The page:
Types of Fire Blankets (Comparison) | Best Blanket for Fires
To help prevent serious bodily injury or death in the event of a fire, smoke detectors, fire blankets, and an escape route must be on your emergency preparation list.
What is a Fire Blanket?
A fire blanket is a large piece of fabric made of a material that will not burn when you expose it to fire. Many blankets used for household applications consist of two layers of wool or fiberglass fabric, with a flame-retardant barrier layer in between.
A basic blanket should protect a person for up to one minute from heat up to 1,000 degrees Fahrenheit, while many offer ratings much higher.
How a Fire Blanket is Used
When a fire breaks out in your home, you remove a blanket from its storage pouch and toss it over the flames, as you can see in this video below. The blanket effectively blocks oxygen flow, which snuffs out the flames before they spread.
You can use a fire-retardent blanket as a barrier between a person and flames or high heat, by draping the material over your head and body as you exit a building. For flames on clothing, you can roll up inside the blanket to put it out.
Fire-retardent blankets are much more user-friendly than a fire extinguisher, with even young children able to learn how to use one in case of emergency. You can clean and reuse most types of fire blankets, which helps reduce overall cost.
Types of Fire Blanket Materials
Different blanket materials are better to extinquish fires from:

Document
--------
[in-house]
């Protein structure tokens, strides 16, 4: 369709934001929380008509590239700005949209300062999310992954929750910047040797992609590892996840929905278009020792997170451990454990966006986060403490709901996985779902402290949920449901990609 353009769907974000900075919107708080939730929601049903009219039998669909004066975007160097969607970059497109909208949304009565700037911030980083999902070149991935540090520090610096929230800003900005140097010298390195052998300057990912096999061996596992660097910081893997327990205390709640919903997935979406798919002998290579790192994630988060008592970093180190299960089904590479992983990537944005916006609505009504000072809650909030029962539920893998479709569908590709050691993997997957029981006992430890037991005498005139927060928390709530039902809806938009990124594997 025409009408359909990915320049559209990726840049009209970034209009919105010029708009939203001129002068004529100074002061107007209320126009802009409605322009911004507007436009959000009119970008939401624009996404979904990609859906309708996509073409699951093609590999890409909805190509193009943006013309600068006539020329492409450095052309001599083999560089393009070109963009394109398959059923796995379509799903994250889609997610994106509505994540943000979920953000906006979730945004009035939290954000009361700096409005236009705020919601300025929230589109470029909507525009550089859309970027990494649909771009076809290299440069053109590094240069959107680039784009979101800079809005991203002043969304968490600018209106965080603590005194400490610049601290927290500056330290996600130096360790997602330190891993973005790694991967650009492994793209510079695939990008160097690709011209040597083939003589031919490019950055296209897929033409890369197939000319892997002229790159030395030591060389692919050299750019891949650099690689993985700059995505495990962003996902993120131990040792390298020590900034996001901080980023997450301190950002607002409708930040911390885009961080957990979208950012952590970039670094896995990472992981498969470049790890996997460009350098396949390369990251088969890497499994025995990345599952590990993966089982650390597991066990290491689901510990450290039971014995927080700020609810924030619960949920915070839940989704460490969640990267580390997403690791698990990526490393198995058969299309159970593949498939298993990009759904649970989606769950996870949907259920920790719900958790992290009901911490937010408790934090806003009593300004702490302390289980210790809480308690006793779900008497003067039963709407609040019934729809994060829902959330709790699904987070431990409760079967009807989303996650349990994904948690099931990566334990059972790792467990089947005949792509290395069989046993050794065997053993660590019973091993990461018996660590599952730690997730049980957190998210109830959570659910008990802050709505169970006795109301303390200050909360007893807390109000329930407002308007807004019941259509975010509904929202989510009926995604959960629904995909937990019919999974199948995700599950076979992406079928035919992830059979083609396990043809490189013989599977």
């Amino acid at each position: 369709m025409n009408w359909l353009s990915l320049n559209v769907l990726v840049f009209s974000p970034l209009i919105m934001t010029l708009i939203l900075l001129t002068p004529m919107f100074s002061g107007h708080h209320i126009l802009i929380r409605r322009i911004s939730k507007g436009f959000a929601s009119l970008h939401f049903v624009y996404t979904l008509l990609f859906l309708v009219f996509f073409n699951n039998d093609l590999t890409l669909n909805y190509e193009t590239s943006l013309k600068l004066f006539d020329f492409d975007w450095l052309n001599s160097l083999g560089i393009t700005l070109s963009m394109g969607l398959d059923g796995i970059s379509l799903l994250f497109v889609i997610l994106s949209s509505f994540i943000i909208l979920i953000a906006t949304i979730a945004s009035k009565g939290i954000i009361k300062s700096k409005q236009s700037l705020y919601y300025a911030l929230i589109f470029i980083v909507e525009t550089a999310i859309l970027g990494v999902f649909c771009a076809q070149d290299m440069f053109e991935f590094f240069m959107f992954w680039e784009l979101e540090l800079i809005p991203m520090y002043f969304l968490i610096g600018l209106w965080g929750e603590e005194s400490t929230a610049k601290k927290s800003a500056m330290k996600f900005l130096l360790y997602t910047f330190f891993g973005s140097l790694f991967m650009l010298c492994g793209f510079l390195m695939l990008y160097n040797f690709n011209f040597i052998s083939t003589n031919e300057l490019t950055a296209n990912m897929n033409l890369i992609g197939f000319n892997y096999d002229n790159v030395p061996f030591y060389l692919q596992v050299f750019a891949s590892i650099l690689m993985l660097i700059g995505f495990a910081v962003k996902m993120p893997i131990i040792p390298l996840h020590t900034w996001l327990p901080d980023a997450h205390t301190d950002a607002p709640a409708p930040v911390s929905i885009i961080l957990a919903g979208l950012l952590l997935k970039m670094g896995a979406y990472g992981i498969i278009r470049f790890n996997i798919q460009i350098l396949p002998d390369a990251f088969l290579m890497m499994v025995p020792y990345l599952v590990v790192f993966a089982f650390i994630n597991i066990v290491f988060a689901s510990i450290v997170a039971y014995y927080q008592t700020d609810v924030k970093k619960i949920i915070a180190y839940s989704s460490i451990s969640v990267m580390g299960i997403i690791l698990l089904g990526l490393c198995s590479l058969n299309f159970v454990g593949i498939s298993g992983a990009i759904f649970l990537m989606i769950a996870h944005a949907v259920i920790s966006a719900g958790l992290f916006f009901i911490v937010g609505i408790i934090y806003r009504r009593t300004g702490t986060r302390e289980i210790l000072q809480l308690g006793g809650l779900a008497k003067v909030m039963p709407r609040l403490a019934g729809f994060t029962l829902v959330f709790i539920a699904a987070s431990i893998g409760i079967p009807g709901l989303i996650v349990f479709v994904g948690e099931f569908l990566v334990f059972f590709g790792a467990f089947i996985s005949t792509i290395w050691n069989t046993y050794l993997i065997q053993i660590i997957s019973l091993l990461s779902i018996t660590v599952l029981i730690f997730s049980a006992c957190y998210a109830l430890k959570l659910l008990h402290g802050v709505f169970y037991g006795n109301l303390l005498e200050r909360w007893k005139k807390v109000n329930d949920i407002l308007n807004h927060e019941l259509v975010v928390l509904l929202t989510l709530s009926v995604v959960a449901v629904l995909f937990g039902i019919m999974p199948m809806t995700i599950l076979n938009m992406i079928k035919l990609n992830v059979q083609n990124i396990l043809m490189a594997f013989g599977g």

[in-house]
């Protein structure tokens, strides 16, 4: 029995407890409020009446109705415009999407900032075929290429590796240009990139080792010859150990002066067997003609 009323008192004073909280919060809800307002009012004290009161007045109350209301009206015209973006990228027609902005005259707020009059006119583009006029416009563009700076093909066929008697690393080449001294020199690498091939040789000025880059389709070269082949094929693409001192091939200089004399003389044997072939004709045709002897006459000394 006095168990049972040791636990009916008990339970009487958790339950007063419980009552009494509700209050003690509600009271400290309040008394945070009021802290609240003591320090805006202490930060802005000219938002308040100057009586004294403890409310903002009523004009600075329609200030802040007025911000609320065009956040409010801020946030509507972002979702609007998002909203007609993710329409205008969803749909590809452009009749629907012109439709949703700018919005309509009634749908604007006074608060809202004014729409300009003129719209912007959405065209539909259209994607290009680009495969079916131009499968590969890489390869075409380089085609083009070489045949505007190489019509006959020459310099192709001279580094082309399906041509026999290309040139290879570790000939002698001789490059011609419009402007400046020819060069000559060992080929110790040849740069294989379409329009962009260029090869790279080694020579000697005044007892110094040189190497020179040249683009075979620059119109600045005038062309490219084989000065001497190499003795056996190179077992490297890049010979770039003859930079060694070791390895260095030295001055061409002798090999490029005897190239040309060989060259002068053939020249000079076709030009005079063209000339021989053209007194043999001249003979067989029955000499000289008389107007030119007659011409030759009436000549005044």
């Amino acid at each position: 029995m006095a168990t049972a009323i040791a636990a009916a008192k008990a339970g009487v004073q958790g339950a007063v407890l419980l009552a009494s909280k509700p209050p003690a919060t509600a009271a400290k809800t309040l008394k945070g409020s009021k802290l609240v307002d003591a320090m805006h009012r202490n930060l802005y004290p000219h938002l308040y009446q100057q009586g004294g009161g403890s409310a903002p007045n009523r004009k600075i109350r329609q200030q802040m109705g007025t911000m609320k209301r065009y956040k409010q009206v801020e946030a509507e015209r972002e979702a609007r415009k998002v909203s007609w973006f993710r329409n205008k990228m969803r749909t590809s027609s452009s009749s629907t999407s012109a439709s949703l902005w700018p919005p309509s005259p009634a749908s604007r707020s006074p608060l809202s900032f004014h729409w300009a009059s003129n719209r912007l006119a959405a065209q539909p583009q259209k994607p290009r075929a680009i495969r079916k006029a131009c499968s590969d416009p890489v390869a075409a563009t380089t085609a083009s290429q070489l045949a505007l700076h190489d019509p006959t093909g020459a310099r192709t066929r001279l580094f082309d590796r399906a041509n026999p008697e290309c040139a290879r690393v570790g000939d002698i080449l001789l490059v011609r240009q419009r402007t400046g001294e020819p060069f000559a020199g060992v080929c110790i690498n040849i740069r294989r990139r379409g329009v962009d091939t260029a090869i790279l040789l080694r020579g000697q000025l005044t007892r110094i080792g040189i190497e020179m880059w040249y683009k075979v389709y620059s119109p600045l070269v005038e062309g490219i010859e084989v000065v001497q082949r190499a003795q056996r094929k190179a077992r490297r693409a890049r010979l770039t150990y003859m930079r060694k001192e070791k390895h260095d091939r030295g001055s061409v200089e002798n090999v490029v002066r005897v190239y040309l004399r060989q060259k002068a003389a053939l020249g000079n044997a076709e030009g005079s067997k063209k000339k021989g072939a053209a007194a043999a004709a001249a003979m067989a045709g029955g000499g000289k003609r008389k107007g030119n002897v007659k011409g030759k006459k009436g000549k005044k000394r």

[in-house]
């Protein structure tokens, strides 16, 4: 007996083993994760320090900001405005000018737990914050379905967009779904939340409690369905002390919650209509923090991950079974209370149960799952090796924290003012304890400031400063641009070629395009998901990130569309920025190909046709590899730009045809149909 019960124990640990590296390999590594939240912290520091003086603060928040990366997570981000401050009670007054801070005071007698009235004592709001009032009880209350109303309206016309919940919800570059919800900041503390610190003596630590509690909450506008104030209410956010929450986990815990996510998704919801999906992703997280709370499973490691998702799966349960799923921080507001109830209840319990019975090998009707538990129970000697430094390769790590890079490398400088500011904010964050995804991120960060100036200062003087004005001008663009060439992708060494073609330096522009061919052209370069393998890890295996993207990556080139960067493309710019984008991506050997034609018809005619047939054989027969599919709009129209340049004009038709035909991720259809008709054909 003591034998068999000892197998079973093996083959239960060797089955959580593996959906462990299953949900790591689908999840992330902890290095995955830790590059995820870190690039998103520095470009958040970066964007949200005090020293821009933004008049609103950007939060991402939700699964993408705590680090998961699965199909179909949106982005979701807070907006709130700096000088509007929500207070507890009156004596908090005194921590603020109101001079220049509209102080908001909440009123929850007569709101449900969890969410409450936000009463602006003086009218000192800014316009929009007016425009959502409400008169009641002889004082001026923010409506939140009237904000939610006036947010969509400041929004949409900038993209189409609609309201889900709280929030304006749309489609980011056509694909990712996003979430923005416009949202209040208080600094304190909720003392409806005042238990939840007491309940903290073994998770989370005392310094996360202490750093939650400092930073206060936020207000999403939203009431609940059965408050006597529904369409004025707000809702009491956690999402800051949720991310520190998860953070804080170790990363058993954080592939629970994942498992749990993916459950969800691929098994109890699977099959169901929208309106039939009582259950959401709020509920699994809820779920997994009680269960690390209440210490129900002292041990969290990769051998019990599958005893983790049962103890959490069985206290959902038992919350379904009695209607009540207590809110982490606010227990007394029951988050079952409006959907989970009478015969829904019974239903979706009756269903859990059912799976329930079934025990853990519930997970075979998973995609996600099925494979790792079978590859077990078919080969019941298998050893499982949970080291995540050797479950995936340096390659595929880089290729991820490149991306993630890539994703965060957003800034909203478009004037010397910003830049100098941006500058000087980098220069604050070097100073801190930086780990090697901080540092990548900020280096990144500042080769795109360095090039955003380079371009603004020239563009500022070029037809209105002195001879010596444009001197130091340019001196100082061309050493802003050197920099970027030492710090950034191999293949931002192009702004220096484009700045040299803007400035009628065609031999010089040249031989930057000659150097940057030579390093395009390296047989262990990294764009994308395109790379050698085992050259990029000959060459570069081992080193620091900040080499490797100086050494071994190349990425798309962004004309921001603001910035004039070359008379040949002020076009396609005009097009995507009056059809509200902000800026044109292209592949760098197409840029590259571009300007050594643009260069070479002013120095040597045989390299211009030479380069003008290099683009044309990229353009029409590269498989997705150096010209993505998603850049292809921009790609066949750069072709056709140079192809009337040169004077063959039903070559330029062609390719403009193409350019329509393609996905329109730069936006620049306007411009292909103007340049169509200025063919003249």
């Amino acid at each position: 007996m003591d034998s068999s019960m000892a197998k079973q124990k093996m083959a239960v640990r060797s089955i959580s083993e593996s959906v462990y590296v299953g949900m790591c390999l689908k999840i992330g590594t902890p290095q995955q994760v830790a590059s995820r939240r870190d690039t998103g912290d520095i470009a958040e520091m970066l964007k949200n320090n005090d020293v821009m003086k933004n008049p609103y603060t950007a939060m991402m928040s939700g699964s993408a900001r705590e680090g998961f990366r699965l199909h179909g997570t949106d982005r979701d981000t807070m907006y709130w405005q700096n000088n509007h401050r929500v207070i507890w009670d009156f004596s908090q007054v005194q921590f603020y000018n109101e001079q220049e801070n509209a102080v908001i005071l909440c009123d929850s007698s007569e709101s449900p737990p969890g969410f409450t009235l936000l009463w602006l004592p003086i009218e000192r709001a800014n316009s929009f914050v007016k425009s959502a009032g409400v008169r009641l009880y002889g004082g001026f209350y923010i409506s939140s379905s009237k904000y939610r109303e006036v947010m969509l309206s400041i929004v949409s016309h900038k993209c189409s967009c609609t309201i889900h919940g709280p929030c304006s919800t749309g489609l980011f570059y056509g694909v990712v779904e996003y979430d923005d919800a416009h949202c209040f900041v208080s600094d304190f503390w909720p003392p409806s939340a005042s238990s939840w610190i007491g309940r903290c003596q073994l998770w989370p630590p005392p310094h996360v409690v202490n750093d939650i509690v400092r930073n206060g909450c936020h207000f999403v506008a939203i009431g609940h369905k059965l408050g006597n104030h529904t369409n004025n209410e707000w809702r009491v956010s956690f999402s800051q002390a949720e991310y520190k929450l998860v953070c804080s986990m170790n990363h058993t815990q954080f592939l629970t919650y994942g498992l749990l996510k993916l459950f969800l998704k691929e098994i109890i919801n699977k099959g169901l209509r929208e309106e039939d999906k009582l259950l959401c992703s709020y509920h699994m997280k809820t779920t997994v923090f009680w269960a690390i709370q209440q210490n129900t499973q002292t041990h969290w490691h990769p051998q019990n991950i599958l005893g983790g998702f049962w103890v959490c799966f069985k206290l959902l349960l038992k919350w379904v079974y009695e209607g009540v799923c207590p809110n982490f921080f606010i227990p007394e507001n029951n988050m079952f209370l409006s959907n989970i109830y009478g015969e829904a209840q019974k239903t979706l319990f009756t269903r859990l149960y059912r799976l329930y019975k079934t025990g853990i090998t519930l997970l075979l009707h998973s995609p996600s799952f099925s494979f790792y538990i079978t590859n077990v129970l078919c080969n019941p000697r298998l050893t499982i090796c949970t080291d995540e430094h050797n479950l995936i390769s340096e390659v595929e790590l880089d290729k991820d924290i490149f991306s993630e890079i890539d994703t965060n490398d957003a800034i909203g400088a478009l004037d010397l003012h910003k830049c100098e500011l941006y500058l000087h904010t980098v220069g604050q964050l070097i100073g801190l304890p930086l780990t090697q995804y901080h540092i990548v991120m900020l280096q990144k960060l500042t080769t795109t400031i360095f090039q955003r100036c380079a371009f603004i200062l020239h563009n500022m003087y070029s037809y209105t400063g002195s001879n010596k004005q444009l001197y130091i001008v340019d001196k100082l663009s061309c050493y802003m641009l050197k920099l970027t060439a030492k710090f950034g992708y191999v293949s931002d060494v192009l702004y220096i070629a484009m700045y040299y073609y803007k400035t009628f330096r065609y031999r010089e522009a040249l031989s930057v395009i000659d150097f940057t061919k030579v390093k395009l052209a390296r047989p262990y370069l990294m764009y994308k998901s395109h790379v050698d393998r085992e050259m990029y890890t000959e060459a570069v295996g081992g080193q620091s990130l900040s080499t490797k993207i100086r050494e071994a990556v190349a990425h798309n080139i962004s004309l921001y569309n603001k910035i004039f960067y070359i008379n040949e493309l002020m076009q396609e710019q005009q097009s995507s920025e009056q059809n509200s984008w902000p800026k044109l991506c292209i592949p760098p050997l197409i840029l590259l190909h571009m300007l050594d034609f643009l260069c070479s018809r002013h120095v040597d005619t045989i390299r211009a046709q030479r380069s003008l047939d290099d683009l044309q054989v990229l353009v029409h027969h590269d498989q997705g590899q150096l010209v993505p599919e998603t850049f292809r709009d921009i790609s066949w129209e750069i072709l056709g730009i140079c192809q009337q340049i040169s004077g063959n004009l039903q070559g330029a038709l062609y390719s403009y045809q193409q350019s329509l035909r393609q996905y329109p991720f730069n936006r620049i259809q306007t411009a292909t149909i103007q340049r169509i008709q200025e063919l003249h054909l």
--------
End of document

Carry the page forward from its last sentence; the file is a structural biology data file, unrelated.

- Faulty electrical wiring
Fiberglass blankets are best to put out kitchen or garage fires caused by grease or oil. Trying to put out these types of fire with water will cause a dangerous steam explosion that can cause skin burns and spread the flames.
Fiberglass material is common for many blankets due to versatility in protection against any fire, especially those fueled by gasoline.
A wool blanket with a flame-retardant treatment is an ideal choice for general types of household electrical fires and in garages or industrial settings where chemical fires may start.
Wool blankets are thicker and denser, which is a suitable type for protecting your head and torso when escaping a building that is on fire. A large wool blanket is also effective against out-of-control flames from a grill or fire pit.
Cotton is a newcomer to the fire-blanket material selection. These blankets typically get a non-toxic fire inhibitor used for treatment, instead of standard types of flame retardants that can be more harmful to the environment.
Cotton blankets are best for use in bedrooms as protection while escaping fires, especially for babies and children who could be more susceptible to reactions to certain flame retardants.
Fire blankets are used as an affordable tool to keep in your home, office, garage, or car to quickly put out or escape a fire when every moment counts. Having the right blanket on hand is critical for safety, so always choose blanket material rated for as many sources of fire as possible.
Help keep you and your family safe by including fire blankets in any emergency preparedness kit.